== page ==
HONOLULU _ The White House has not yet formally decided whether to admit Yemen President Ali Abdullah Saleh to the United States for medical treatment, but Obama administration officials as recently as last week considered granting Saleh a visa, in part to "get him out of the region," a senior administration official said Tuesday.

One advantage the administration sees in letting Saleh come to the U.S. would be to remove from Yemen a symbol of the country's repression of its citizens and perhaps smooth the transition to new leadership, the official said.

"If he comes without a big entourage and he's in the hospital here, it does send a signal that he's really out. So that was the thinking," said the official, who spoke on condition of anonymity because he was not authorized to speak publicly.

Saleh was injured when a bomb exploded in a mosque within the presidential compound in Sanaa last June.

The White House announced Sunday that the U.S. Embassy in Sanaa received a request from Saleh's office that he be allowed to travel to the U.S. for medical care.

"He was really badly injured, so there's a real medical need," the official said.

Yet Saleh's departure from the region might also be welcomed by pro-democracy demonstrators in Yemen because it would "send a signal that he's not next door," the official added.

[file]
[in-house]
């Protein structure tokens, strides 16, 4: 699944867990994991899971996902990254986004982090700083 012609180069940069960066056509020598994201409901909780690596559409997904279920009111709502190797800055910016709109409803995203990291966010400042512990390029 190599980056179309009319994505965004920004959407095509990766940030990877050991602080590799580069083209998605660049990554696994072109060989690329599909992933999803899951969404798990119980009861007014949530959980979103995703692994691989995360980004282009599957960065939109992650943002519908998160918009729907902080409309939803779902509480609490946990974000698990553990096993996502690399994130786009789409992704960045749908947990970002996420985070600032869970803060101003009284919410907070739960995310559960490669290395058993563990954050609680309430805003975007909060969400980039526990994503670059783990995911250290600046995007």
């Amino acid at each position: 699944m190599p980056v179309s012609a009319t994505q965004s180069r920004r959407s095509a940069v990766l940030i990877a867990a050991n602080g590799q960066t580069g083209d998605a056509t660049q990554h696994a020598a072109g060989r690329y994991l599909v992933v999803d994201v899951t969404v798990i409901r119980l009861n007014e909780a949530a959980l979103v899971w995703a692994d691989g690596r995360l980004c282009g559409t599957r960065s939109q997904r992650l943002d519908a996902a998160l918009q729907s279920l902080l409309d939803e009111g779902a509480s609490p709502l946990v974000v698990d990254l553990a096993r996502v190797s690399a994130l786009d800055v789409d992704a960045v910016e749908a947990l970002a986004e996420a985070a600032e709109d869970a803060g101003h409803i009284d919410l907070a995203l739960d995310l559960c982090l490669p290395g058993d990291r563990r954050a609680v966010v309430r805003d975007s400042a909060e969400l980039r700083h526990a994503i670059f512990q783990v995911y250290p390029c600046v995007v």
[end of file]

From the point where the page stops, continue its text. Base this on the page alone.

Still, the request is a delicate one for the Obama administration. The U.S. risks angering the broader Yemeni population if it is seen as sheltering Saleh, who many in Yemen want punished for the government's harsh crackdown on demonstrators over the past year.

The administration is also mindful of history. In 1979, President Jimmy Carter permitted the shah of Iran, Reza Pahlavi, to enter the U.S. for medical attention. That decision was viewed as one of the causes of the Iranian street protests that led to the attack on the U.S. Embassy and the capture of American hostages.

Asked if the shah's case was a factor that weighs on Saleh's request for entry to the U.S., the administration official said: "Sure it's on people's minds. But we're trying to balance things here."

The White House has given no timetable for a decision on Saleh's request.

Josh Earnest, a White House spokesman, said in a statement that "U.S. officials are continuing to consider President Saleh's request to enter the country for the sole purpose of seeking medical treatment."